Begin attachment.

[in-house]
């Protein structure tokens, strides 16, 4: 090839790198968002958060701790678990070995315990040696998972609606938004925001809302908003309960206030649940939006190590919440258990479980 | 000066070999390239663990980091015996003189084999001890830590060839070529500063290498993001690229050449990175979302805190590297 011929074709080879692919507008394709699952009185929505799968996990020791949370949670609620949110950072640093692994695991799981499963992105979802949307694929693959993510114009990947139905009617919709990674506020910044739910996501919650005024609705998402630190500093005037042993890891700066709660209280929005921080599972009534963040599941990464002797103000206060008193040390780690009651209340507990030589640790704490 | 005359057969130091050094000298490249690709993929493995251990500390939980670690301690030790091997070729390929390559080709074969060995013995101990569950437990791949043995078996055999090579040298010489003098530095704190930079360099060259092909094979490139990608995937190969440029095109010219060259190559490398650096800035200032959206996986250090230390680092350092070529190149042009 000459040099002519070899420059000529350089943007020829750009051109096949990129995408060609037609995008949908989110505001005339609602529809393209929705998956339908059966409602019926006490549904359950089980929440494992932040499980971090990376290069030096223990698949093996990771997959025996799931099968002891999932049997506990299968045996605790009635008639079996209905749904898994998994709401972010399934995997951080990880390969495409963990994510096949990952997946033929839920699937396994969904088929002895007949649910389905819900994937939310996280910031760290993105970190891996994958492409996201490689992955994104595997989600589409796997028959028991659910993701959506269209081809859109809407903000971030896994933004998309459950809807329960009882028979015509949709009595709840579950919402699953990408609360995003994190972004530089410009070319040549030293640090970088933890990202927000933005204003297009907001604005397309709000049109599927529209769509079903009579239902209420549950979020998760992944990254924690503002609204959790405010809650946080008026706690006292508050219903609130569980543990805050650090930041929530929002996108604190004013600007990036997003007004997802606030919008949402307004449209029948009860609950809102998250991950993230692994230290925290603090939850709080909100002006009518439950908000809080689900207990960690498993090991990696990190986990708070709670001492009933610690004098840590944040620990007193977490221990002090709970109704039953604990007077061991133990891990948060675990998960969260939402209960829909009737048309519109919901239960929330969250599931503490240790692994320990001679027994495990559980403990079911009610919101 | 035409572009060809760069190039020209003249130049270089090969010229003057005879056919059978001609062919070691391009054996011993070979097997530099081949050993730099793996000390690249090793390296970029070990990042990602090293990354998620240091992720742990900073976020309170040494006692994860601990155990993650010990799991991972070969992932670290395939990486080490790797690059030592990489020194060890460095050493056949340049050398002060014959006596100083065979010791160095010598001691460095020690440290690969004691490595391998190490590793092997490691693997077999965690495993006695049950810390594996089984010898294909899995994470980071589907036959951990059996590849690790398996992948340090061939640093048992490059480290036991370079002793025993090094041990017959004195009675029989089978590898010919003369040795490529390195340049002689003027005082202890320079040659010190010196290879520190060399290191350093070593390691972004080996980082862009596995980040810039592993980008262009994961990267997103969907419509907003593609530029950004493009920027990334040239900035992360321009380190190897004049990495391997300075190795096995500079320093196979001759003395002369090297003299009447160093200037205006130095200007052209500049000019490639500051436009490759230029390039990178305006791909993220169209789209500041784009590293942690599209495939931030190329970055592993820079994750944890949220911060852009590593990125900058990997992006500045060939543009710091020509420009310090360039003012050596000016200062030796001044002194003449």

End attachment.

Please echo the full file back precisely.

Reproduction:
[in-house]
């Protein structure tokens, strides 16, 4: 090839790198968002958060701790678990070995315990040696998972609606938004925001809302908003309960206030649940939006190590919440258990479980 | 000066070999390239663990980091015996003189084999001890830590060839070529500063290498993001690229050449990175979302805190590297 011929074709080879692919507008394709699952009185929505799968996990020791949370949670609620949110950072640093692994695991799981499963992105979802949307694929693959993510114009990947139905009617919709990674506020910044739910996501919650005024609705998402630190500093005037042993890891700066709660209280929005921080599972009534963040599941990464002797103000206060008193040390780690009651209340507990030589640790704490 | 005359057969130091050094000298490249690709993929493995251990500390939980670690301690030790091997070729390929390559080709074969060995013995101990569950437990791949043995078996055999090579040298010489003098530095704190930079360099060259092909094979490139990608995937190969440029095109010219060259190559490398650096800035200032959206996986250090230390680092350092070529190149042009 000459040099002519070899420059000529350089943007020829750009051109096949990129995408060609037609995008949908989110505001005339609602529809393209929705998956339908059966409602019926006490549904359950089980929440494992932040499980971090990376290069030096223990698949093996990771997959025996799931099968002891999932049997506990299968045996605790009635008639079996209905749904898994998994709401972010399934995997951080990880390969495409963990994510096949990952997946033929839920699937396994969904088929002895007949649910389905819900994937939310996280910031760290993105970190891996994958492409996201490689992955994104595997989600589409796997028959028991659910993701959506269209081809859109809407903000971030896994933004998309459950809807329960009882028979015509949709009595709840579950919402699953990408609360995003994190972004530089410009070319040549030293640090970088933890990202927000933005204003297009907001604005397309709000049109599927529209769509079903009579239902209420549950979020998760992944990254924690503002609204959790405010809650946080008026706690006292508050219903609130569980543990805050650090930041929530929002996108604190004013600007990036997003007004997802606030919008949402307004449209029948009860609950809102998250991950993230692994230290925290603090939850709080909100002006009518439950908000809080689900207990960690498993090991990696990190986990708070709670001492009933610690004098840590944040620990007193977490221990002090709970109704039953604990007077061991133990891990948060675990998960969260939402209960829909009737048309519109919901239960929330969250599931503490240790692994320990001679027994495990559980403990079911009610919101 | 035409572009060809760069190039020209003249130049270089090969010229003057005879056919059978001609062919070691391009054996011993070979097997530099081949050993730099793996000390690249090793390296970029070990990042990602090293990354998620240091992720742990900073976020309170040494006692994860601990155990993650010990799991991972070969992932670290395939990486080490790797690059030592990489020194060890460095050493056949340049050398002060014959006596100083065979010791160095010598001691460095020690440290690969004691490595391998190490590793092997490691693997077999965690495993006695049950810390594996089984010898294909899995994470980071589907036959951990059996590849690790398996992948340090061939640093048992490059480290036991370079002793025993090094041990017959004195009675029989089978590898010919003369040795490529390195340049002689003027005082202890320079040659010190010196290879520190060399290191350093070593390691972004080996980082862009596995980040810039592993980008262009994961990267997103969907419509907003593609530029950004493009920027990334040239900035992360321009380190190897004049990495391997300075190795096995500079320093196979001759003395002369090297003299009447160093200037205006130095200007052209500049000019490639500051436009490759230029390039990178305006791909993220169209789209500041784009590293942690599209495939931030190329970055592993820079994750944890949220911060852009590593990125900058990997992006500045060939543009710091020509420009310090360039003012050596000016200062030796001044002194003449």